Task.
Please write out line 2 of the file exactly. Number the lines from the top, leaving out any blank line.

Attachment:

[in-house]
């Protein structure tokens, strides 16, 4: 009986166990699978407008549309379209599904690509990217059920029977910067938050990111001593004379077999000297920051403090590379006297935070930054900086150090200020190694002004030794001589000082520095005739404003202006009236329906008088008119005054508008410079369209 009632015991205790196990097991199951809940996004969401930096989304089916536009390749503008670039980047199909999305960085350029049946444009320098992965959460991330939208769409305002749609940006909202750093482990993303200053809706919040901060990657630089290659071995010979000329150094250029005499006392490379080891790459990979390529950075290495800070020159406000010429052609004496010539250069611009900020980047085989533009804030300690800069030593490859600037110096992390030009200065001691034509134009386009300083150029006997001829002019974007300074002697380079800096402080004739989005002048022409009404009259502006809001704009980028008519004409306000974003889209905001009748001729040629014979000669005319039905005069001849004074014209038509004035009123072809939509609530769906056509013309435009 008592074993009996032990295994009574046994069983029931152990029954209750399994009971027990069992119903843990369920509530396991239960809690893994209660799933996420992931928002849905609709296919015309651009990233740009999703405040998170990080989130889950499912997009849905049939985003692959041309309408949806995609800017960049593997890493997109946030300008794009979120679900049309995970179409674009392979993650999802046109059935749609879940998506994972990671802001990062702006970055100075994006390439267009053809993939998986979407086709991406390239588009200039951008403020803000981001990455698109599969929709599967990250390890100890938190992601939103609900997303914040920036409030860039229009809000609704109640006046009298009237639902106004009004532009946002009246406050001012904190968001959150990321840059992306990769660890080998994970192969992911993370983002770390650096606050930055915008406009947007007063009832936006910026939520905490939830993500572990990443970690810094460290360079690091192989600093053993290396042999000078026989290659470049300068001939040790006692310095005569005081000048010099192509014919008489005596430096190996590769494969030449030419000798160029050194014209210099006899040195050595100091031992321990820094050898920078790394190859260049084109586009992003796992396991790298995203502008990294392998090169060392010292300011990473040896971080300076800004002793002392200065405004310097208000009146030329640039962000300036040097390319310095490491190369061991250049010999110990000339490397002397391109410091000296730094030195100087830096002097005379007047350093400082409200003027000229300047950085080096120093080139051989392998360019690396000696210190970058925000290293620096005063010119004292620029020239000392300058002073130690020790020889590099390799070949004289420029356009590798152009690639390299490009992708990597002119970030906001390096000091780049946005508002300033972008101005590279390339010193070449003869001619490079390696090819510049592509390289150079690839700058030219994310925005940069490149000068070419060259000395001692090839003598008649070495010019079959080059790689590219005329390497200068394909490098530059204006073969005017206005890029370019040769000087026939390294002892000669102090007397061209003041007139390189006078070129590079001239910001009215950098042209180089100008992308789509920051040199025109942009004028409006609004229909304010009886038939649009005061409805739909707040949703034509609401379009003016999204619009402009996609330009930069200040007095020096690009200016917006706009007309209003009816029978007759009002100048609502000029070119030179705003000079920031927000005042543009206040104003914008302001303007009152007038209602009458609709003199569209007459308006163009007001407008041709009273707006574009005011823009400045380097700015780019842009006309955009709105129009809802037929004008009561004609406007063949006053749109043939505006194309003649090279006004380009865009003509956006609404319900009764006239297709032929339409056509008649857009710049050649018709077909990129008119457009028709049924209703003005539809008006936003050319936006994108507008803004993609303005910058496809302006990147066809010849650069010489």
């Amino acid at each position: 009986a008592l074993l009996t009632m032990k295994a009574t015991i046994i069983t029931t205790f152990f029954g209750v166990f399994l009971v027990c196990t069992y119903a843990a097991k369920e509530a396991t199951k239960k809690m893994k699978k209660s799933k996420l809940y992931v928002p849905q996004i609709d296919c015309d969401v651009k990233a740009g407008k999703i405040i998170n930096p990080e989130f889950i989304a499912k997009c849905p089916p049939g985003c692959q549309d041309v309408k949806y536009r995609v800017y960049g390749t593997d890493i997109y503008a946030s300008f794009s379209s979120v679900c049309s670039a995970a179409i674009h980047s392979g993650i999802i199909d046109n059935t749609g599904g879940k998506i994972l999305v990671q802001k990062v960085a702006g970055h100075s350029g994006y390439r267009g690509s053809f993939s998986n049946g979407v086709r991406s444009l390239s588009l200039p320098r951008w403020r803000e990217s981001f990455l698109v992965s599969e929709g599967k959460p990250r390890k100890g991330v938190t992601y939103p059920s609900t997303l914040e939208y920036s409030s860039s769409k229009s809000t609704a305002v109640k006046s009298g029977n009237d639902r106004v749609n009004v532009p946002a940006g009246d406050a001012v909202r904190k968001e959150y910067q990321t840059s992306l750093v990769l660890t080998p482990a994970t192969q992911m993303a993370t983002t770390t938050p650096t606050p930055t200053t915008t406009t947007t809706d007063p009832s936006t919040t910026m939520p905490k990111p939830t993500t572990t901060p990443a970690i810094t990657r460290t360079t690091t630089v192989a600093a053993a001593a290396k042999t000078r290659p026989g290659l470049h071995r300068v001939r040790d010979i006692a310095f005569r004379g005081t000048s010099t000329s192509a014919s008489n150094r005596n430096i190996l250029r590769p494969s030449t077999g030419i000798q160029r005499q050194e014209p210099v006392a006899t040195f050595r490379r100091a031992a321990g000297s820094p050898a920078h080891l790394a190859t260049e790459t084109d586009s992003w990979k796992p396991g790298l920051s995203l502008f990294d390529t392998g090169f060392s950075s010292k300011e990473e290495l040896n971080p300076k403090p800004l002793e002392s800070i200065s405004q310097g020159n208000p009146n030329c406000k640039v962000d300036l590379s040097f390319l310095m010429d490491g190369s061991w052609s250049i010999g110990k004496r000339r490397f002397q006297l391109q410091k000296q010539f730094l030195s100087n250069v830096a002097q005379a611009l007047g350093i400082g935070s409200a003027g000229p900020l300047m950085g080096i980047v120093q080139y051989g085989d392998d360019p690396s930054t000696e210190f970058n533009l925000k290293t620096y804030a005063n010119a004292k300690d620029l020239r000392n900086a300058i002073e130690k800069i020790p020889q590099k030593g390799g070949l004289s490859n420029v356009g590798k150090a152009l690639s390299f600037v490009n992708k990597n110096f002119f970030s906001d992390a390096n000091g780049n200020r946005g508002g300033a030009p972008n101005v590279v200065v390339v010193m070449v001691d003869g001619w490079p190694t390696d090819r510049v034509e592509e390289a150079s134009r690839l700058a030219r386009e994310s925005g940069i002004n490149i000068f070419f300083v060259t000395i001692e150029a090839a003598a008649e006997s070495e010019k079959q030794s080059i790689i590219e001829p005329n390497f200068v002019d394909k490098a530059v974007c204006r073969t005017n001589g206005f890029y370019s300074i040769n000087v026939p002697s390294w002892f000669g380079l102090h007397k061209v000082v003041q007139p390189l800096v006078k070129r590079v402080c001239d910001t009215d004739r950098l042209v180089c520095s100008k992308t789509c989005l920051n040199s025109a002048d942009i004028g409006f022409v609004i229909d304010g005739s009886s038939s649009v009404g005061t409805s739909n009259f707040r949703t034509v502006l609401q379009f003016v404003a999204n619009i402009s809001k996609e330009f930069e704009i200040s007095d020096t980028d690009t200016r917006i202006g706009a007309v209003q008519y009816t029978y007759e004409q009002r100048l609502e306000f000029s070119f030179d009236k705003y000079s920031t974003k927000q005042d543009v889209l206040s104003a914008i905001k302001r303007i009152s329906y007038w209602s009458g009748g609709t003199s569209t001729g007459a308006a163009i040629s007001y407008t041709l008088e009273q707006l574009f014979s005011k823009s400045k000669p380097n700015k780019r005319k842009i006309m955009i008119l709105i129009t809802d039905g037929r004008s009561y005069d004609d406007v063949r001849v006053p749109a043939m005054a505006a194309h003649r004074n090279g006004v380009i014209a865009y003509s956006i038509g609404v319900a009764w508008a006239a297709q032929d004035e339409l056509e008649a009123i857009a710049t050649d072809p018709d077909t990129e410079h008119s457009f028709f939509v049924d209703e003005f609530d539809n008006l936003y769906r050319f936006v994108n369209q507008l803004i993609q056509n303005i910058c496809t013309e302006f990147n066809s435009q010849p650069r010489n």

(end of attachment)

């Protein structure tokens, strides 16, 4: 009986166990699978407008549309379209599904690509990217059920029977910067938050990111001593004379077999000297920051403090590379006297935070930054900086150090200020190694002004030794001589000082520095005739404003202006009236329906008088008119005054508008410079369209 009632015991205790196990097991199951809940996004969401930096989304089916536009390749503008670039980047199909999305960085350029049946444009320098992965959460991330939208769409305002749609940006909202750093482990993303200053809706919040901060990657630089290659071995010979000329150094250029005499006392490379080891790459990979390529950075290495800070020159406000010429052609004496010539250069611009900020980047085989533009804030300690800069030593490859600037110096992390030009200065001691034509134009386009300083150029006997001829002019974007300074002697380079800096402080004739989005002048022409009404009259502006809001704009980028008519004409306000974003889209905001009748001729040629014979000669005319039905005069001849004074014209038509004035009123072809939509609530769906056509013309435009 008592074993009996032990295994009574046994069983029931152990029954209750399994009971027990069992119903843990369920509530396991239960809690893994209660799933996420992931928002849905609709296919015309651009990233740009999703405040998170990080989130889950499912997009849905049939985003692959041309309408949806995609800017960049593997890493997109946030300008794009979120679900049309995970179409674009392979993650999802046109059935749609879940998506994972990671802001990062702006970055100075994006390439267009053809993939998986979407086709991406390239588009200039951008403020803000981001990455698109599969929709599967990250390890100890938190992601939103609900997303914040920036409030860039229009809000609704109640006046009298009237639902106004009004532009946002009246406050001012904190968001959150990321840059992306990769660890080998994970192969992911993370983002770390650096606050930055915008406009947007007063009832936006910026939520905490939830993500572990990443970690810094460290360079690091192989600093053993290396042999000078026989290659470049300068001939040790006692310095005569005081000048010099192509014919008489005596430096190996590769494969030449030419000798160029050194014209210099006899040195050595100091031992321990820094050898920078790394190859260049084109586009992003796992396991790298995203502008990294392998090169060392010292300011990473040896971080300076800004002793002392200065405004310097208000009146030329640039962000300036040097390319310095490491190369061991250049010999110990000339490397002397391109410091000296730094030195100087830096002097005379007047350093400082409200003027000229300047950085080096120093080139051989392998360019690396000696210190970058925000290293620096005063010119004292620029020239000392300058002073130690020790020889590099390799070949004289420029356009590798152009690639390299490009992708990597002119970030906001390096000091780049946005508002300033972008101005590279390339010193070449003869001619490079390696090819510049592509390289150079690839700058030219994310925005940069490149000068070419060259000395001692090839003598008649070495010019079959080059790689590219005329390497200068394909490098530059204006073969005017206005890029370019040769000087026939390294002892000669102090007397061209003041007139390189006078070129590079001239910001009215950098042209180089100008992308789509920051040199025109942009004028409006609004229909304010009886038939649009005061409805739909707040949703034509609401379009003016999204619009402009996609330009930069200040007095020096690009200016917006706009007309209003009816029978007759009002100048609502000029070119030179705003000079920031927000005042543009206040104003914008302001303007009152007038209602009458609709003199569209007459308006163009007001407008041709009273707006574009005011823009400045380097700015780019842009006309955009709105129009809802037929004008009561004609406007063949006053749109043939505006194309003649090279006004380009865009003509956006609404319900009764006239297709032929339409056509008649857009710049050649018709077909990129008119457009028709049924209703003005539809008006936003050319936006994108507008803004993609303005910058496809302006990147066809010849650069010489």